Medicaid expansion, particularly in South Carolina and other states that have opted against broadening the federal health insurance program, is shaping up to be a hot-button topic.
That is why the Right-to-Try movement is so important. For every person who lives thanks to alternatives found elsewhere, there are tens of thousands of others who can’t afford to seek experimental treatment. That’s not fair to the poor, to the disadvantaged or to anyone who just wants a chance. We all should have the freedom to try new treatments that may work.
Is Obamacare here to stay? That’s what it’s proponents would have you believe. But as too many American’s are learning firsthand, it’s still unworkable, unpopular and unaffordable.
“But there is opportunity here. Though this is the end of a single legal battle, Palmetto Promise Institute and freedom-loving people all over America will continue this fight in the Congress..."
If King v. Burwell provides them with the opportunity, Congress should heed the overwhelming desire of the American people and create a system that makes healthcare accessible and affordable for each individual American.
Today, Palmetto Promise Institute commended 43 members of the South Carolina House of Representatives for stating that they do not intend to create a state exchange should the U.S. Supreme Court overturns subsidies in the federal healthcare exchange in King v. Burwell court case currently pending before the Court. A Court ruling is expected mid-June.
Patients and taxpayers in our states are at the mercy of Congressional action to rein in abuse of 340B and restore the program’s original intent. Despite Congress’ long to-do list, this is one that should be a no-brainer. The time to act is now.
The US Supreme Court holds the future of Obamacare in its hands as it decides King v Burwell (and the companion case Halbig v. Burwell). As Obamacare turns five, here is what you need to know about the cases that could open the door to a much-needed reassessment of the currently broken federal healthcare scheme…and the alternative plan that could begin to put South Carolina patients back in charge.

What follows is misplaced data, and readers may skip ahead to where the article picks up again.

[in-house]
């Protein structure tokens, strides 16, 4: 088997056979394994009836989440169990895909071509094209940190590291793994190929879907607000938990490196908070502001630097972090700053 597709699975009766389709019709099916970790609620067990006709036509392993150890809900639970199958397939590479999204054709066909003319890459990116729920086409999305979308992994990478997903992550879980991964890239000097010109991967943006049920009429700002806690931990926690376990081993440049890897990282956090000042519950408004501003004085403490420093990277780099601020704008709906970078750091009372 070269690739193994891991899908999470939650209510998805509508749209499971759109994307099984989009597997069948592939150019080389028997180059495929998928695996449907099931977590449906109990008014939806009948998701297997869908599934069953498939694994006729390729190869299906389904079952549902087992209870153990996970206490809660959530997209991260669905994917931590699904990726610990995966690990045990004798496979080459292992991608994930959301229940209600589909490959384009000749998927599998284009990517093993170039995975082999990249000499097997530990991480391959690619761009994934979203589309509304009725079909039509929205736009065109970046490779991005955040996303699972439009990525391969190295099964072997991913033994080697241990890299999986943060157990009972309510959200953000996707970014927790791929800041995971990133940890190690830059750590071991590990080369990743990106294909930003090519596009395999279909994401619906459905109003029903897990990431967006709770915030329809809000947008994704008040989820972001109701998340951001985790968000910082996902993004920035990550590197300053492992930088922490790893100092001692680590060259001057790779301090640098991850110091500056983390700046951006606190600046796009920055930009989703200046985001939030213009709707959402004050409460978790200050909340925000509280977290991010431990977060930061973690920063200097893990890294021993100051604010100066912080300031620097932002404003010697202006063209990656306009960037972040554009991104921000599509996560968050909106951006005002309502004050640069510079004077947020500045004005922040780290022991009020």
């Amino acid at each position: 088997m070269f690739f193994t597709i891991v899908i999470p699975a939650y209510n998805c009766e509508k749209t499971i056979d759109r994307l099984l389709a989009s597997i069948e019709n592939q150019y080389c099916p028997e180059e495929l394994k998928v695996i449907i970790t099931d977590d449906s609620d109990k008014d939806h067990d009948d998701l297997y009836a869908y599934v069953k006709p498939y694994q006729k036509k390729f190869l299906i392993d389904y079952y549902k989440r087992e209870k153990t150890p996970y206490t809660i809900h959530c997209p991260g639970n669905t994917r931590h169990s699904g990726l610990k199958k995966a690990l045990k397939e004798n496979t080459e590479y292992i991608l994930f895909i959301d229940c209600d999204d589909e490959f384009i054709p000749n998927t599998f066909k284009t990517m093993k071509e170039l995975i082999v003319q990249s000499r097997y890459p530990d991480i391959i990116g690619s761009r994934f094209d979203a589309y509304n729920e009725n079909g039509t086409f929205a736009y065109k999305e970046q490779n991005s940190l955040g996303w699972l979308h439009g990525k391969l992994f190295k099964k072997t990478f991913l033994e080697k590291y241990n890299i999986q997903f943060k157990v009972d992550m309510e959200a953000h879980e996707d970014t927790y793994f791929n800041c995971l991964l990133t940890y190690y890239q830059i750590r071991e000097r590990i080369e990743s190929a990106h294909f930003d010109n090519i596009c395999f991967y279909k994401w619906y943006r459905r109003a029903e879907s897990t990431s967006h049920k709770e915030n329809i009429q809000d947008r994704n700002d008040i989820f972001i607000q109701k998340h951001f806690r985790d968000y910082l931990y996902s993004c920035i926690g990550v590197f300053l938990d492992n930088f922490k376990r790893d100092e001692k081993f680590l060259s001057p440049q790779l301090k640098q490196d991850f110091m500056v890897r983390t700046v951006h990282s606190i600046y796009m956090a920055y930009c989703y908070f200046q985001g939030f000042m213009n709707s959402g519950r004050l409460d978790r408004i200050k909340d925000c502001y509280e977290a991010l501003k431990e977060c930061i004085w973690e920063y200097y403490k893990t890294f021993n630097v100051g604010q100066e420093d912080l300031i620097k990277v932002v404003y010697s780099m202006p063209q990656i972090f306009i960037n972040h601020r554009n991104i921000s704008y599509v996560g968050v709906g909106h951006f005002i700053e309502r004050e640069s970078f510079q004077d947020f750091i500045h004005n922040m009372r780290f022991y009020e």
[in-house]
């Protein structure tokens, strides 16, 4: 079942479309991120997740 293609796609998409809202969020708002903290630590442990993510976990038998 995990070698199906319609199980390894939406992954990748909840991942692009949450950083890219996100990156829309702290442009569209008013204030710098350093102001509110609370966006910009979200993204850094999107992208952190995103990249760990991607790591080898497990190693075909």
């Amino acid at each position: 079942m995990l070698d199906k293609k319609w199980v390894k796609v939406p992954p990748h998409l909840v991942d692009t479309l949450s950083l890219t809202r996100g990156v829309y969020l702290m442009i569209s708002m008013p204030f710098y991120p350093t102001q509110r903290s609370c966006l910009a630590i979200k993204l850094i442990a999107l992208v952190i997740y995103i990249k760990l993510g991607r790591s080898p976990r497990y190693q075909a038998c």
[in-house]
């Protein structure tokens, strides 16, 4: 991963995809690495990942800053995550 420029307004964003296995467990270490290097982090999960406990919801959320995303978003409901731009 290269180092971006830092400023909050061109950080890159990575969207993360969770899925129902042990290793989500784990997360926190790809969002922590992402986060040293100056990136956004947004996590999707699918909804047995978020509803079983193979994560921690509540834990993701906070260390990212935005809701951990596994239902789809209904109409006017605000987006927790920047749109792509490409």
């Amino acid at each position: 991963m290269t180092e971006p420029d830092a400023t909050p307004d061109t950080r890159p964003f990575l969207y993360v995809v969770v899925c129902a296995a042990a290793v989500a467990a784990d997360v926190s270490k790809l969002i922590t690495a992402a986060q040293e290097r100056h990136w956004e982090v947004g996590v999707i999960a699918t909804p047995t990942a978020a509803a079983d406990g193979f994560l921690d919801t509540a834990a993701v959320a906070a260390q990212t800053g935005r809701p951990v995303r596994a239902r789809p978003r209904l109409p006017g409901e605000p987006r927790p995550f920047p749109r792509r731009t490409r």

Today the US Supreme Court holds the future of Obamacare in its hands as it hears King v Burwell. Not sure what the significance of this case is? Well, you're not alone. Here's what you need to know about the case that could radically alter Obamacare as we know it. When the Patient Protection and Affordable Care Act (PPACA) was signed into law in early 2010, there were many things we still didn’t know about the bill and its effect on everyday Americans. Now, with several years of experience under our belts, the truth has grown increasingly clear: far from living up to its name, it has become one more one-size-fits-all Washington boondoggle with a bungled website roll-out, lingering questions about consumer data privacy, rising insurance rates and many people losing the doctor they were promised that they could keep. And that’s just the tip of the iceberg.
A few weeks ago, I outlined how the policy areas of Immigration, Fiscal Policy and Poverty Assistance are integrally bound up in the larger healthcare debate. Today, we’ll examine three more. There are two indisputable facts on which everyone can agree: first, everybody will need medical care at some point. Second, the cost of medical treatment is astronomically high. A couple days of uninsured hospital care could easily saddle someone with a lifetime of debt. What many don’t realize however, is just how deeply entwined healthcare is with nearly every arena of public policy. Today, we’ll examine its impact on Agriculture, Education, and Federalism.